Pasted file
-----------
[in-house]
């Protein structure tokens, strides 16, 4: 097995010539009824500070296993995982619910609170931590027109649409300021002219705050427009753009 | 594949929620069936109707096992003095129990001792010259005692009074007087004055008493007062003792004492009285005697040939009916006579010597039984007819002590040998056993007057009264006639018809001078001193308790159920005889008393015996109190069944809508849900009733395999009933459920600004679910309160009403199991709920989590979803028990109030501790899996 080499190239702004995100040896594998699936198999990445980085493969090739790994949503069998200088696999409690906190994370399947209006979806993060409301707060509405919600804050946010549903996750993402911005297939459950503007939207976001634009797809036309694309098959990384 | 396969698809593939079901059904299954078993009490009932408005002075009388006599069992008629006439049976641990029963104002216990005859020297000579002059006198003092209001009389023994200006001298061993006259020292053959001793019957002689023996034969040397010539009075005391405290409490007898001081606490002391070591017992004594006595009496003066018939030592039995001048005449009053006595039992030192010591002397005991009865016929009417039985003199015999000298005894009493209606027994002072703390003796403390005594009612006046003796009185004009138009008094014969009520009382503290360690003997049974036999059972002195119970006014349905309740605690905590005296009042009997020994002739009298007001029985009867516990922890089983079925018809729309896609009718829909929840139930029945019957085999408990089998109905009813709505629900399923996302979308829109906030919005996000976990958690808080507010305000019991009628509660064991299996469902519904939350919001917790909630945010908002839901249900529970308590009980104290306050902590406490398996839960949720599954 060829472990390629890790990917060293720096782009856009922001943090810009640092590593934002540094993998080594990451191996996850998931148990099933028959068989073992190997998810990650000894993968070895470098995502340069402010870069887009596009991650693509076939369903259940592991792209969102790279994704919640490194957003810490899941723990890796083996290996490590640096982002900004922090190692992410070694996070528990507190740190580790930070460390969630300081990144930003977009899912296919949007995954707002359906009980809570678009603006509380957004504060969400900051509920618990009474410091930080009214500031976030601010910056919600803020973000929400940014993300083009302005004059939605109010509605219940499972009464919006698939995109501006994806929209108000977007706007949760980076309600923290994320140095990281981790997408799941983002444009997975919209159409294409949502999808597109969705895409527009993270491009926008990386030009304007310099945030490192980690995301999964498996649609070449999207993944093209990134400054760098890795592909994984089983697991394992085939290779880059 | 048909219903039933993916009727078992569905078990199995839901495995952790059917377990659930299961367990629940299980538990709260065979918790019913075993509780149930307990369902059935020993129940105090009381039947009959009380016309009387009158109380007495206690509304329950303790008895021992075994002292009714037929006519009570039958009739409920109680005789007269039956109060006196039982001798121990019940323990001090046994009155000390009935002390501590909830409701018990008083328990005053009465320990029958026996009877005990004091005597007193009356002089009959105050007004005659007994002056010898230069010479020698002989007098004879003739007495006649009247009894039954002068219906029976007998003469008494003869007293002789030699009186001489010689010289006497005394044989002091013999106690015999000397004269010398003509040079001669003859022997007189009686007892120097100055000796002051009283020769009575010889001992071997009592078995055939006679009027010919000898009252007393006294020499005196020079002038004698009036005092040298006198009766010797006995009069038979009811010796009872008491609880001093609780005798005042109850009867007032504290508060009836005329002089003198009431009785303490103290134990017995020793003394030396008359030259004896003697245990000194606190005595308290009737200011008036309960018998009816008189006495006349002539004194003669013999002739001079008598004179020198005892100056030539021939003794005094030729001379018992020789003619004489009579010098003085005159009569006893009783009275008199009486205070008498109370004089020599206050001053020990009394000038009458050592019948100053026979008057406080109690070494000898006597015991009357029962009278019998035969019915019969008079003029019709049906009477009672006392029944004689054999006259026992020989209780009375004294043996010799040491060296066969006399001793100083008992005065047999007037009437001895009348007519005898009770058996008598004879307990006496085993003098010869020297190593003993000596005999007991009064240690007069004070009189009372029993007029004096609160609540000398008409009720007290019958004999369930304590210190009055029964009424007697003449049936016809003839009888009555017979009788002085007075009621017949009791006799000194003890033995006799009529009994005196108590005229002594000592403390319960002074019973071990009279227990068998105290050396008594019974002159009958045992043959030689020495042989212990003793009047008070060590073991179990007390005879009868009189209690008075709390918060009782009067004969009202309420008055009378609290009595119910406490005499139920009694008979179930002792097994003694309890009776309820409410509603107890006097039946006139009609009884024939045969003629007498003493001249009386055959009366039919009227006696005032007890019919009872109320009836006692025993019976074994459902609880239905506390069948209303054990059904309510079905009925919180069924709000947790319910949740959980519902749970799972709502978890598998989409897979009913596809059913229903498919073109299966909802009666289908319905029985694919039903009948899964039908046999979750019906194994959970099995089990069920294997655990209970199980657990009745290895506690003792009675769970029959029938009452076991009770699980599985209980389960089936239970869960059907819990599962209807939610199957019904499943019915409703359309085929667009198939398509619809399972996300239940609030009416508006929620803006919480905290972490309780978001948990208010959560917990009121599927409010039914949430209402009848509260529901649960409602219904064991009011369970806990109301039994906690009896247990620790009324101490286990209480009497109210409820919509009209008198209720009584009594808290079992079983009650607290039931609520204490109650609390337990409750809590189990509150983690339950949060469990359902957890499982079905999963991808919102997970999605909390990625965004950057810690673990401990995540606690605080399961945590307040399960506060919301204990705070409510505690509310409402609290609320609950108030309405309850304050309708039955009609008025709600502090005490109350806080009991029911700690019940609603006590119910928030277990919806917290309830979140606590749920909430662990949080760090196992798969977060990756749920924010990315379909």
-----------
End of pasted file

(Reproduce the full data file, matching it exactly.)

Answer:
[in-house]
């Protein structure tokens, strides 16, 4: 097995010539009824500070296993995982619910609170931590027109649409300021002219705050427009753009 | 594949929620069936109707096992003095129990001792010259005692009074007087004055008493007062003792004492009285005697040939009916006579010597039984007819002590040998056993007057009264006639018809001078001193308790159920005889008393015996109190069944809508849900009733395999009933459920600004679910309160009403199991709920989590979803028990109030501790899996 080499190239702004995100040896594998699936198999990445980085493969090739790994949503069998200088696999409690906190994370399947209006979806993060409301707060509405919600804050946010549903996750993402911005297939459950503007939207976001634009797809036309694309098959990384 | 396969698809593939079901059904299954078993009490009932408005002075009388006599069992008629006439049976641990029963104002216990005859020297000579002059006198003092209001009389023994200006001298061993006259020292053959001793019957002689023996034969040397010539009075005391405290409490007898001081606490002391070591017992004594006595009496003066018939030592039995001048005449009053006595039992030192010591002397005991009865016929009417039985003199015999000298005894009493209606027994002072703390003796403390005594009612006046003796009185004009138009008094014969009520009382503290360690003997049974036999059972002195119970006014349905309740605690905590005296009042009997020994002739009298007001029985009867516990922890089983079925018809729309896609009718829909929840139930029945019957085999408990089998109905009813709505629900399923996302979308829109906030919005996000976990958690808080507010305000019991009628509660064991299996469902519904939350919001917790909630945010908002839901249900529970308590009980104290306050902590406490398996839960949720599954 060829472990390629890790990917060293720096782009856009922001943090810009640092590593934002540094993998080594990451191996996850998931148990099933028959068989073992190997998810990650000894993968070895470098995502340069402010870069887009596009991650693509076939369903259940592991792209969102790279994704919640490194957003810490899941723990890796083996290996490590640096982002900004922090190692992410070694996070528990507190740190580790930070460390969630300081990144930003977009899912296919949007995954707002359906009980809570678009603006509380957004504060969400900051509920618990009474410091930080009214500031976030601010910056919600803020973000929400940014993300083009302005004059939605109010509605219940499972009464919006698939995109501006994806929209108000977007706007949760980076309600923290994320140095990281981790997408799941983002444009997975919209159409294409949502999808597109969705895409527009993270491009926008990386030009304007310099945030490192980690995301999964498996649609070449999207993944093209990134400054760098890795592909994984089983697991394992085939290779880059 | 048909219903039933993916009727078992569905078990199995839901495995952790059917377990659930299961367990629940299980538990709260065979918790019913075993509780149930307990369902059935020993129940105090009381039947009959009380016309009387009158109380007495206690509304329950303790008895021992075994002292009714037929006519009570039958009739409920109680005789007269039956109060006196039982001798121990019940323990001090046994009155000390009935002390501590909830409701018990008083328990005053009465320990029958026996009877005990004091005597007193009356002089009959105050007004005659007994002056010898230069010479020698002989007098004879003739007495006649009247009894039954002068219906029976007998003469008494003869007293002789030699009186001489010689010289006497005394044989002091013999106690015999000397004269010398003509040079001669003859022997007189009686007892120097100055000796002051009283020769009575010889001992071997009592078995055939006679009027010919000898009252007393006294020499005196020079002038004698009036005092040298006198009766010797006995009069038979009811010796009872008491609880001093609780005798005042109850009867007032504290508060009836005329002089003198009431009785303490103290134990017995020793003394030396008359030259004896003697245990000194606190005595308290009737200011008036309960018998009816008189006495006349002539004194003669013999002739001079008598004179020198005892100056030539021939003794005094030729001379018992020789003619004489009579010098003085005159009569006893009783009275008199009486205070008498109370004089020599206050001053020990009394000038009458050592019948100053026979008057406080109690070494000898006597015991009357029962009278019998035969019915019969008079003029019709049906009477009672006392029944004689054999006259026992020989209780009375004294043996010799040491060296066969006399001793100083008992005065047999007037009437001895009348007519005898009770058996008598004879307990006496085993003098010869020297190593003993000596005999007991009064240690007069004070009189009372029993007029004096609160609540000398008409009720007290019958004999369930304590210190009055029964009424007697003449049936016809003839009888009555017979009788002085007075009621017949009791006799000194003890033995006799009529009994005196108590005229002594000592403390319960002074019973071990009279227990068998105290050396008594019974002159009958045992043959030689020495042989212990003793009047008070060590073991179990007390005879009868009189209690008075709390918060009782009067004969009202309420008055009378609290009595119910406490005499139920009694008979179930002792097994003694309890009776309820409410509603107890006097039946006139009609009884024939045969003629007498003493001249009386055959009366039919009227006696005032007890019919009872109320009836006692025993019976074994459902609880239905506390069948209303054990059904309510079905009925919180069924709000947790319910949740959980519902749970799972709502978890598998989409897979009913596809059913229903498919073109299966909802009666289908319905029985694919039903009948899964039908046999979750019906194994959970099995089990069920294997655990209970199980657990009745290895506690003792009675769970029959029938009452076991009770699980599985209980389960089936239970869960059907819990599962209807939610199957019904499943019915409703359309085929667009198939398509619809399972996300239940609030009416508006929620803006919480905290972490309780978001948990208010959560917990009121599927409010039914949430209402009848509260529901649960409602219904064991009011369970806990109301039994906690009896247990620790009324101490286990209480009497109210409820919509009209008198209720009584009594808290079992079983009650607290039931609520204490109650609390337990409750809590189990509150983690339950949060469990359902957890499982079905999963991808919102997970999605909390990625965004950057810690673990401990995540606690605080399961945590307040399960506060919301204990705070409510505690509310409402609290609320609950108030309405309850304050309708039955009609008025709600502090005490109350806080009991029911700690019940609603006590119910928030277990919806917290309830979140606590749920909430662990949080760090196992798969977060990756749920924010990315379909």